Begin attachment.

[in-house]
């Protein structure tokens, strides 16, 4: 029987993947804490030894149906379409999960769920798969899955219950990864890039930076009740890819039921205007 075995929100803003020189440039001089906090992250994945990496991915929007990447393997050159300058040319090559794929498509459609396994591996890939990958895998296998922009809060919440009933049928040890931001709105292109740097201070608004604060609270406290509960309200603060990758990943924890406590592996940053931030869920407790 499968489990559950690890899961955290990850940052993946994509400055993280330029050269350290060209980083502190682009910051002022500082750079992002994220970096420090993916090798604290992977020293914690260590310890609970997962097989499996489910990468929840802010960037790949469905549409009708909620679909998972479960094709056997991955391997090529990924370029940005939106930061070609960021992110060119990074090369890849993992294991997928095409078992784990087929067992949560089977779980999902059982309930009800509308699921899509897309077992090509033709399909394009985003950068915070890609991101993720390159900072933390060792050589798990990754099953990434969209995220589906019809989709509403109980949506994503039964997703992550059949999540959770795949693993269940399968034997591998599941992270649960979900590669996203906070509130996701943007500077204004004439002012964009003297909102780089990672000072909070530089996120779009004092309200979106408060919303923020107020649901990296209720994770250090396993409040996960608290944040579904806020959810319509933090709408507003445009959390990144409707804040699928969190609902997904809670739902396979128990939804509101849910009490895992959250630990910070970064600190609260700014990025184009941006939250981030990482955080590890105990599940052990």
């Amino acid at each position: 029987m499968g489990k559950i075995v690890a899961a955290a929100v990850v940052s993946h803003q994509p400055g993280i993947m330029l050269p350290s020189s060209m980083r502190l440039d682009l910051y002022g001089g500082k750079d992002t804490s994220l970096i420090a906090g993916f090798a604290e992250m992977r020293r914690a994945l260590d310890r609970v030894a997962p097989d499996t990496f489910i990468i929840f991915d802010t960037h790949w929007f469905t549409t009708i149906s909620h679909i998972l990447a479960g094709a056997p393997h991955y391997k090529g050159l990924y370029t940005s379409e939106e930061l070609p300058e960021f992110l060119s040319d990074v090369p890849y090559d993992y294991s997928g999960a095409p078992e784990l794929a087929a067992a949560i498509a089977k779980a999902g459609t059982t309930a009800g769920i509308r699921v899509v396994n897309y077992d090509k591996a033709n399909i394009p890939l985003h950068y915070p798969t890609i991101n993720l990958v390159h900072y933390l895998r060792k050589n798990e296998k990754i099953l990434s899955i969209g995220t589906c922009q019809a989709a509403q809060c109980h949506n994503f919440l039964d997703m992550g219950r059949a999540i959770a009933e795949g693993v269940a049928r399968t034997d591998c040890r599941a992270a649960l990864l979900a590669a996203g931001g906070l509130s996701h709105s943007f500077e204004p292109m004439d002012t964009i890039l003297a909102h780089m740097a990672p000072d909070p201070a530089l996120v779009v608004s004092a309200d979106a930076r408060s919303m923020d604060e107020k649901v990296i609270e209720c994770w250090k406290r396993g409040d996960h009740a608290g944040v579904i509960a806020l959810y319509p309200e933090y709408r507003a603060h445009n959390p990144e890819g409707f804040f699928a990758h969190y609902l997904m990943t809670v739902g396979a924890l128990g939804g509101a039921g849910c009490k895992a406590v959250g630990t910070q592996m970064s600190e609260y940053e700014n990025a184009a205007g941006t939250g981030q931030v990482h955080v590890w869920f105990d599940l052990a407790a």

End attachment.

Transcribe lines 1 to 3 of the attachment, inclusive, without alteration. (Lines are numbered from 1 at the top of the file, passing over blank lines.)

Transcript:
[in-house]
């Protein structure tokens, strides 16, 4: 029987993947804490030894149906379409999960769920798969899955219950990864890039930076009740890819039921205007 075995929100803003020189440039001089906090992250994945990496991915929007990447393997050159300058040319090559794929498509459609396994591996890939990958895998296998922009809060919440009933049928040890931001709105292109740097201070608004604060609270406290509960309200603060990758990943924890406590592996940053931030869920407790 499968489990559950690890899961955290990850940052993946994509400055993280330029050269350290060209980083502190682009910051002022500082750079992002994220970096420090993916090798604290992977020293914690260590310890609970997962097989499996489910990468929840802010960037790949469905549409009708909620679909998972479960094709056997991955391997090529990924370029940005939106930061070609960021992110060119990074090369890849993992294991997928095409078992784990087929067992949560089977779980999902059982309930009800509308699921899509897309077992090509033709399909394009985003950068915070890609991101993720390159900072933390060792050589798990990754099953990434969209995220589906019809989709509403109980949506994503039964997703992550059949999540959770795949693993269940399968034997591998599941992270649960979900590669996203906070509130996701943007500077204004004439002012964009003297909102780089990672000072909070530089996120779009004092309200979106408060919303923020107020649901990296209720994770250090396993409040996960608290944040579904806020959810319509933090709408507003445009959390990144409707804040699928969190609902997904809670739902396979128990939804509101849910009490895992959250630990910070970064600190609260700014990025184009941006939250981030990482955080590890105990599940052990």
């Amino acid at each position: 029987m499968g489990k559950i075995v690890a899961a955290a929100v990850v940052s993946h803003q994509p400055g993280i993947m330029l050269p350290s020189s060209m980083r502190l440039d682009l910051y002022g001089g500082k750079d992002t804490s994220l970096i420090a906090g993916f090798a604290e992250m992977r020293r914690a994945l260590d310890r609970v030894a997962p097989d499996t990496f489910i990468i929840f991915d802010t960037h790949w929007f469905t549409t009708i149906s909620h679909i998972l990447a479960g094709a056997p393997h991955y391997k090529g050159l990924y370029t940005s379409e939106e930061l070609p300058e960021f992110l060119s040319d990074v090369p890849y090559d993992y294991s997928g999960a095409p078992e784990l794929a087929a067992a949560i498509a089977k779980a999902g459609t059982t309930a009800g769920i509308r699921v899509v396994n897309y077992d090509k591996a033709n399909i394009p890939l985003h950068y915070p798969t890609i991101n993720l990958v390159h900072y933390l895998r060792k050589n798990e296998k990754i099953l990434s899955i969209g995220t589906c922009q019809a989709a509403q809060c109980h949506n994503f919440l039964d997703m992550g219950r059949a999540i959770a009933e795949g693993v269940a049928r399968t034997d591998c040890r599941a992270a649960l990864l979900a590669a996203g931001g906070l509130s996701h709105s943007f500077e204004p292109m004439d002012t964009i890039l003297a909102h780089m740097a990672p000072d909070p201070a530089l996120v779009v608004s004092a309200d979106a930076r408060s919303m923020d604060e107020k649901v990296i609270e209720c994770w250090k406290r396993g409040d996960h009740a608290g944040v579904i509960a806020l959810y319509p309200e933090y709408r507003a603060h445009n959390p990144e890819g409707f804040f699928a990758h969190y609902l997904m990943t809670v739902g396979a924890l128990g939804g509101a039921g849910c009490k895992a406590v959250g630990t910070q592996m970064s600190e609260y940053e700014n990025a184009a205007g941006t939250g981030q931030v990482h955080v590890w869920f105990d599940l052990a407790a």